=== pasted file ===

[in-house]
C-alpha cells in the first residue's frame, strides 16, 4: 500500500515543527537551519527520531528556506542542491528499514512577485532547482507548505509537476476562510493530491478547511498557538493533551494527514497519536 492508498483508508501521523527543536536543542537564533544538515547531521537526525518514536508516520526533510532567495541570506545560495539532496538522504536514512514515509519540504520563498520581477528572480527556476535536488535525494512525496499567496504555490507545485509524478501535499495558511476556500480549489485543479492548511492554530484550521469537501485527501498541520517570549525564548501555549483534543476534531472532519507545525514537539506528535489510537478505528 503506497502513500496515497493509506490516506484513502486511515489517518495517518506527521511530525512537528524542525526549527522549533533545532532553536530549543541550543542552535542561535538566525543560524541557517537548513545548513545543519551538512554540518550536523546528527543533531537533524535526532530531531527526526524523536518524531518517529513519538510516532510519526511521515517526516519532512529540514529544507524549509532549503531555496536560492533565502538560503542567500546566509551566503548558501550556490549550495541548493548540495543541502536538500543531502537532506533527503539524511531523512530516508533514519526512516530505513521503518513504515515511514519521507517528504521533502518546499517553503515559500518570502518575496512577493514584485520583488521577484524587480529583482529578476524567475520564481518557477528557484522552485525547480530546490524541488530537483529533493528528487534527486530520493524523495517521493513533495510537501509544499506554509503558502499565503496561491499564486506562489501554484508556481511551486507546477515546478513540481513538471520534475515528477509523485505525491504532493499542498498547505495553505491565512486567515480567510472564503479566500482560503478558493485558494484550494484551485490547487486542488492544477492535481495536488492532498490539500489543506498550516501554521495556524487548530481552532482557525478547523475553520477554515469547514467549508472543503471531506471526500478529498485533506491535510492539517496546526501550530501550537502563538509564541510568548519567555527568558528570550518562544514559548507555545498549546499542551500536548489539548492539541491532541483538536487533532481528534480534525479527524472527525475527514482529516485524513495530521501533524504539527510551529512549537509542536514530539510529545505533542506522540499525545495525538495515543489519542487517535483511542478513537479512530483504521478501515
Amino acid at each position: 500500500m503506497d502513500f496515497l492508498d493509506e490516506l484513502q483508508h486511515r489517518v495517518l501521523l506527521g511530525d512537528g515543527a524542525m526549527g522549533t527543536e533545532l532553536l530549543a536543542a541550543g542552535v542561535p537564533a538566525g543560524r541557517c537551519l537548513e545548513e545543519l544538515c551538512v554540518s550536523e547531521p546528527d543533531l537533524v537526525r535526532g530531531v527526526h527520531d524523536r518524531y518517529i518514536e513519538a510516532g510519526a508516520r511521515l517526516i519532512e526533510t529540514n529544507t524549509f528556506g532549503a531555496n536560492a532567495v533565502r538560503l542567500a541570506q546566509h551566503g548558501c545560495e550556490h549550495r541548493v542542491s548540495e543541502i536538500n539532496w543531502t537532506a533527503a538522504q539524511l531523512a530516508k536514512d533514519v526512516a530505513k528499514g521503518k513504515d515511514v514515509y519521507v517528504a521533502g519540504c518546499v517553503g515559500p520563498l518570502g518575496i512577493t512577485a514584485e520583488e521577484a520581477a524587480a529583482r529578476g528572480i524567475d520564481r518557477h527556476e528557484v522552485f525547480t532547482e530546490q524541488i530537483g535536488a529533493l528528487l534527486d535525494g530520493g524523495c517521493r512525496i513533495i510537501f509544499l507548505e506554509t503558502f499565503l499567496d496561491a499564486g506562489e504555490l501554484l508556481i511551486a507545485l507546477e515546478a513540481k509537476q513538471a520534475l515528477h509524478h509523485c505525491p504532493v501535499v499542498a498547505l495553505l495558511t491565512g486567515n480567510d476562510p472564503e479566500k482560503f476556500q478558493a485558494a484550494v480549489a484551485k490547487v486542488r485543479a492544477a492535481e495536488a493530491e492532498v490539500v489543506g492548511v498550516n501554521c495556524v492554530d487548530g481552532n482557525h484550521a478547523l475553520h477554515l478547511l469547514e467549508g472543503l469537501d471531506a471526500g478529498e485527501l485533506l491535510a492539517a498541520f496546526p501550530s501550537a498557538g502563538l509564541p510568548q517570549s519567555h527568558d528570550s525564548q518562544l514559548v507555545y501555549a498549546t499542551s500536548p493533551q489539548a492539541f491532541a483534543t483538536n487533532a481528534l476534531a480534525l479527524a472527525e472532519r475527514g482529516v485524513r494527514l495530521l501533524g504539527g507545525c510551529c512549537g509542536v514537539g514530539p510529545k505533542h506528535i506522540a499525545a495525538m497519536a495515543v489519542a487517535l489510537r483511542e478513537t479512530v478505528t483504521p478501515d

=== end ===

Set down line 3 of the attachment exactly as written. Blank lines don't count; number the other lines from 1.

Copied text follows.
Amino acid at each position: 500500500m503506497d502513500f496515497l492508498d493509506e490516506l484513502q483508508h486511515r489517518v495517518l501521523l506527521g511530525d512537528g515543527a524542525m526549527g522549533t527543536e533545532l532553536l530549543a536543542a541550543g542552535v542561535p537564533a538566525g543560524r541557517c537551519l537548513e545548513e545543519l544538515c551538512v554540518s550536523e547531521p546528527d543533531l537533524v537526525r535526532g530531531v527526526h527520531d524523536r518524531y518517529i518514536e513519538a510516532g510519526a508516520r511521515l517526516i519532512e526533510t529540514n529544507t524549509f528556506g532549503a531555496n536560492a532567495v533565502r538560503l542567500a541570506q546566509h551566503g548558501c545560495e550556490h549550495r541548493v542542491s548540495e543541502i536538500n539532496w543531502t537532506a533527503a538522504q539524511l531523512a530516508k536514512d533514519v526512516a530505513k528499514g521503518k513504515d515511514v514515509y519521507v517528504a521533502g519540504c518546499v517553503g515559500p520563498l518570502g518575496i512577493t512577485a514584485e520583488e521577484a520581477a524587480a529583482r529578476g528572480i524567475d520564481r518557477h527556476e528557484v522552485f525547480t532547482e530546490q524541488i530537483g535536488a529533493l528528487l534527486d535525494g530520493g524523495c517521493r512525496i513533495i510537501f509544499l507548505e506554509t503558502f499565503l499567496d496561491a499564486g506562489e504555490l501554484l508556481i511551486a507545485l507546477e515546478a513540481k509537476q513538471a520534475l515528477h509524478h509523485c505525491p504532493v501535499v499542498a498547505l495553505l495558511t491565512g486567515n480567510d476562510p472564503e479566500k482560503f476556500q478558493a485558494a484550494v480549489a484551485k490547487v486542488r485543479a492544477a492535481e495536488a493530491e492532498v490539500v489543506g492548511v498550516n501554521c495556524v492554530d487548530g481552532n482557525h484550521a478547523l475553520h477554515l478547511l469547514e467549508g472543503l469537501d471531506a471526500g478529498e485527501l485533506l491535510a492539517a498541520f496546526p501550530s501550537a498557538g502563538l509564541p510568548q517570549s519567555h527568558d528570550s525564548q518562544l514559548v507555545y501555549a498549546t499542551s500536548p493533551q489539548a492539541f491532541a483534543t483538536n487533532a481528534l476534531a480534525l479527524a472527525e472532519r475527514g482529516v485524513r494527514l495530521l501533524g504539527g507545525c510551529c512549537g509542536v514537539g514530539p510529545k505533542h506528535i506522540a499525545a495525538m497519536a495515543v489519542a487517535l489510537r483511542e478513537t479512530v478505528t483504521p478501515d